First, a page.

Presentation is loading. Please wait.

Presentation is loading. Please wait.

Rail Sciences Inc. Fuel Efficient Bearing Systems Presented by Dave Shannon, Amsted Rail John Makinson, Rail Sciences Inc. Rail Sciences Inc.

Similar presentations


Presentation on theme: "Rail Sciences Inc. Fuel Efficient Bearing Systems Presented by Dave Shannon, Amsted Rail John Makinson, Rail Sciences Inc. Rail Sciences Inc."— Presentation transcript:

1 Rail Sciences Inc. Fuel Efficient Bearing Systems Presented by Dave Shannon, Amsted Rail John Makinson, Rail Sciences Inc. Rail Sciences Inc.

2 Synopsis Summarize resistive forces that exist in freight rail cars Narrow our focus to an evaluation of rolling resistance in loaded journal bearings Share our analysis of these findings to then identify the key features in selecting fuel efficient bearing systems

3 Rail Sciences Inc. Train Energy Locomotive power provides the pulling (pushing) force for the railcars. As the train moves much of the generated power is dissipated by the various parts of this complex mechanical system. Engine power is lost in: –transmission –vehicle slip –overcoming motion resistance

4 Rail Sciences Inc. Contributors to Loss of Motive Force No control exists over some resistive forces: –wind speed or direction –the established track grade –physical effects due to outside temperature. Operating requirements or practices set others: –rate of acceleration –use of rail lubrication –braking forces. Equipment design features establish a third group: –engine operating efficiencies –the equipment's aerodynamic features –achieved traction versus undesired drag.

5 Rail Sciences Inc. AAR Train Energy Model (TEM) TEM model evaluated the vehicle's resistance under various standard operational scenarios.

6 Rail Sciences Inc. Bearing Rolling Resistance The sources of tapered roller bearing turning resistance are generated in three areas: –rolling/sliding contact including cage interactions –lubricant effects such as churning and viscous drag –seal drag

7 Rail Sciences Inc. Temperature vs. Start-Up Torque

8 Rail Sciences Inc. Rail Sciences Loaded Bearing Test Evaluation by an Independent Test Laboratory

9 Rail Sciences Inc. Test Procedure Test at three loads. –1,200 lb per bearing (low load) –5,200 lb per bearing (empty car) –35,700 lb per bearing (286,000lb car) Test from 5 mph to 80 mph –(36-inch diameter wheel) Initial bearing run-in 15,000 miles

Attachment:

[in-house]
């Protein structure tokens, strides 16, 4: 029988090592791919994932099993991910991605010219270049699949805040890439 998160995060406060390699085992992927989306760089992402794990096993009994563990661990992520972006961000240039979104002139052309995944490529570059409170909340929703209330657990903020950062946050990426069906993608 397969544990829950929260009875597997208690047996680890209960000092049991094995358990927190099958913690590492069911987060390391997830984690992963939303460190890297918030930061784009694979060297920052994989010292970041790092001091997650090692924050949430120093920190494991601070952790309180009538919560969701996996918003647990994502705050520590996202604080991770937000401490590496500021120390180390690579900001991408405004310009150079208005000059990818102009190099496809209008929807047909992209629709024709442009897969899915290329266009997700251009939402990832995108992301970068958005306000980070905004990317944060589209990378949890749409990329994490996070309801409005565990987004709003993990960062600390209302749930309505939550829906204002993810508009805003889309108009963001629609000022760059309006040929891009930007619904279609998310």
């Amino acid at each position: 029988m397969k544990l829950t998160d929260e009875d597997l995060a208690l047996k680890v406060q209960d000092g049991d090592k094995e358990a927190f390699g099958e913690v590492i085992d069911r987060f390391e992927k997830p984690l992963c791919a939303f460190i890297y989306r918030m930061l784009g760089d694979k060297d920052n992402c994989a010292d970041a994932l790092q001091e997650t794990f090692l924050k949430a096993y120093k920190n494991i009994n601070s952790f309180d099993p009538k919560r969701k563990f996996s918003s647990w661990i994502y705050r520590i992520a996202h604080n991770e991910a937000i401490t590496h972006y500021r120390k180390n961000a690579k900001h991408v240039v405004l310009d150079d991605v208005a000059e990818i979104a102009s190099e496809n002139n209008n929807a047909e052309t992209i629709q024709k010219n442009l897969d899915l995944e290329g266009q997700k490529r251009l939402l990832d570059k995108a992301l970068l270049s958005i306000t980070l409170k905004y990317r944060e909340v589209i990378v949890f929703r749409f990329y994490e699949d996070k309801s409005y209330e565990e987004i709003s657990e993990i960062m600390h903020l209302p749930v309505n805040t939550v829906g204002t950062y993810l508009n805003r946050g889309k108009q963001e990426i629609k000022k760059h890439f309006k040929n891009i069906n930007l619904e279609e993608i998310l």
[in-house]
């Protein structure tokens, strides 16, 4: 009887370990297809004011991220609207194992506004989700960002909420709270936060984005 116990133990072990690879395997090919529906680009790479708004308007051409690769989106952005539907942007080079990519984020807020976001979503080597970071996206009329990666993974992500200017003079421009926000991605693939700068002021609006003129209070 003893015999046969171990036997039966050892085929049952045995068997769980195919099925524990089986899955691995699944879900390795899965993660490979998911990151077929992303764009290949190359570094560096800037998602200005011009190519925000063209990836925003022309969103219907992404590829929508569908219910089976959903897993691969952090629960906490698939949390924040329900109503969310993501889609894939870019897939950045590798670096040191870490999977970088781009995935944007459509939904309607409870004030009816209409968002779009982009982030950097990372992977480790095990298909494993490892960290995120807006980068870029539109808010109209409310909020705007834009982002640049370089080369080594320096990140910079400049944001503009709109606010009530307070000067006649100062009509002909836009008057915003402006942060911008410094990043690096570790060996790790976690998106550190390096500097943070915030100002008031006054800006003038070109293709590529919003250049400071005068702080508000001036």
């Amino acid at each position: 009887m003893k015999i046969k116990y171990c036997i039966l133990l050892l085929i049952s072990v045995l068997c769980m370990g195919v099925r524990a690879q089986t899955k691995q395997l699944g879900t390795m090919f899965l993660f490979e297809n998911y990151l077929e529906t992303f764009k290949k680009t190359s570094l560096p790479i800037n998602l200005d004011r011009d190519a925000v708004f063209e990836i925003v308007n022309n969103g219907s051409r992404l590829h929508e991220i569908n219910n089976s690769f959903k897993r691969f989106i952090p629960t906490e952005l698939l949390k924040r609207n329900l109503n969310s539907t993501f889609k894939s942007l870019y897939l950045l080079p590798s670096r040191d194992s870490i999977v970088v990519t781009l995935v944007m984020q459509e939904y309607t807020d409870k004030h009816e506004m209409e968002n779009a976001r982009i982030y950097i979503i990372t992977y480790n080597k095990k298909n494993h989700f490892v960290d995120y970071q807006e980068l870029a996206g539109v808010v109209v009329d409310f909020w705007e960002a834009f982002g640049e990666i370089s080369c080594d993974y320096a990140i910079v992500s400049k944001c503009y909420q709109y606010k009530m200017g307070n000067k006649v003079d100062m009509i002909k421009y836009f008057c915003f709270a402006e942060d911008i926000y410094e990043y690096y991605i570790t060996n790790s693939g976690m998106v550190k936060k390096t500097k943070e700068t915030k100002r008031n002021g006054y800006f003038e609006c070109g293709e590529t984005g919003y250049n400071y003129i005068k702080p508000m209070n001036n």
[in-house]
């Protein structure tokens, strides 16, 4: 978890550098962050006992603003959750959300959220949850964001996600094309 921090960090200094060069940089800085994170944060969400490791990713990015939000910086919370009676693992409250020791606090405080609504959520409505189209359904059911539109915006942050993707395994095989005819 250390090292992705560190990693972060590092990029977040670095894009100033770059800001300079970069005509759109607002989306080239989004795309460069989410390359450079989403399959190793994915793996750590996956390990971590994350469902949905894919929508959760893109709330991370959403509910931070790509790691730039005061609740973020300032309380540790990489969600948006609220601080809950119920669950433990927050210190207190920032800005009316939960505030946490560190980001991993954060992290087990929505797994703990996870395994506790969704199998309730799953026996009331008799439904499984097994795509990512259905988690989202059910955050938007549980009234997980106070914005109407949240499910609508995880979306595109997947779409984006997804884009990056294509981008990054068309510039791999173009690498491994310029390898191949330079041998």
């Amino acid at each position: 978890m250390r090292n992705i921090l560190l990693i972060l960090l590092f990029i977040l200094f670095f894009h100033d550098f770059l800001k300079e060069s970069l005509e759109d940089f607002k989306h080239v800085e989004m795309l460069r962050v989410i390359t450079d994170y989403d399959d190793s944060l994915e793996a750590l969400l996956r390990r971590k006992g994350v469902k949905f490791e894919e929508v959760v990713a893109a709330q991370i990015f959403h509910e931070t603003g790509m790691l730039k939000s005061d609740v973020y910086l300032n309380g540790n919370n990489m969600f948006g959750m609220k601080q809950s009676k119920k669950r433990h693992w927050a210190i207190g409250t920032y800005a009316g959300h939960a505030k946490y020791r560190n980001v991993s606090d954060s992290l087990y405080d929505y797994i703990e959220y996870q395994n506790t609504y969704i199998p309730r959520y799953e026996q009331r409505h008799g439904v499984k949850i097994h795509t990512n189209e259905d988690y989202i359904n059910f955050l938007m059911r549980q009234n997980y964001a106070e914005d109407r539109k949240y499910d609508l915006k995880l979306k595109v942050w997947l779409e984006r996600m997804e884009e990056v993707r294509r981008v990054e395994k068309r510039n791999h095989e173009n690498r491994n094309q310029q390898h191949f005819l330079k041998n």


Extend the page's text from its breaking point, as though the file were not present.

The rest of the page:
10 Rail Sciences Inc. Test Procedure (continued) Beginning of Test –5 mph Run for 5 minutes Check average bearing temperature –Check for temperature increase of less than 0.07°F/min –Data is collected at 2 Hz for 2 minutes –Results averaged 120 samples –Speed increased by 5 mph and procedure repeated Entire 5 to 80 mph test is repeated on same bearings with seals removed.

11 Rail Sciences Inc. Observations Under these conditions, –Torque increases with: Increasing load Increasing speed Decreasing temperature Bearings were allowed to reach their own steady- state temperature. –Simple example of what happens when a bearing hunts for its steady state temperature. Torque -> heat -> lower torque -> lower heat ->higher torque-> etc.

12 Rail Sciences Inc. Typical Bearing Data

13 Rail Sciences Inc. Typical Torque versus Temperature

14 Rail Sciences Inc. RSI General Test Conclusions The bearing test rig has repeatability and reproducibility in measuring the rotational resistance of the test bearings. The greatest controlled variable to rotational resistance is load applied on the bearing. The largest influence on rotational resistance is temperature of the bearings. Contribution to rotational resistance from the seals is approximately constant with respect to rotational speed at a given load. The [percentage] contribution of rotational resistance due to seals decreases with an increase in load.

15 Rail Sciences Inc. RSI Torque & Temperature Findings The Brenco Class F bearings with labyrinth seals on average stabilized at a significantly lower temperature than the Brenco Class F bearings with either optimized/no garter spring (11ºF) or standard (22ºF) radial lip seals. The Brenco Class F labyrinth seals averaged 1.0 lb.ft. less torque per bearing than the Brenco Class F with optimized /no garter spring seals and 2 ft.lbs. less torque per bearing than the standard radial lip seals at equivalent temperatures. Overall, the Brenco Class K labyrinth seals require 1.4 lb.ft. less torque per bearing than the Brenco Class K optimized radial lip seals.

16 Rail Sciences Inc. Fuel Consumed and Operating Cost Comparison for Available Class K Seals Bearing and Seal Type RSI Bearing TestingFuel Consumption Operating Cost Seal Torque (ft-lb/set)Seal Temp (ºF)Fuel/Mile (Gal/mile)Annual Fuel (Dollars) Competitor A - Premium Class K E Competitor A - Standard Class K E Competitor B - Premium Class K E Competitor C - Premium Class K E % savings in fuel due to seal drag from lowest to highest torque design Equates to $50 savings per bearing per year at fuel cost of $2.00 per gallon

17 Rail Sciences Inc. Findings from TEM Simulation Western coal route simulation results Low torque labyrinth vs. standard established for radial lip seal equipment 1.6% TEM calculated fuel savings 0.4 gallons per 1000 miles per bearing

18 Rail Sciences Inc. Areas Identified for Improvement Roller bearings have a direct effect on the operating efficiency of a train The three most critical items to achieve more fuel efficient bearings are: –high reliability bearing components to eliminate unscheduled train stops –grease selection for cold climates –seal selection for high utilization services

19 Rail Sciences Inc. Fuel Efficient Bearing Systems Presented by Dave Shannon, Amsted Rail John Makinson, Rail Sciences Inc. Rail Sciences Inc.


Download ppt "Rail Sciences Inc. Fuel Efficient Bearing Systems Presented by Dave Shannon, Amsted Rail John Makinson, Rail Sciences Inc. Rail Sciences Inc."

Similar presentations


Ads by Google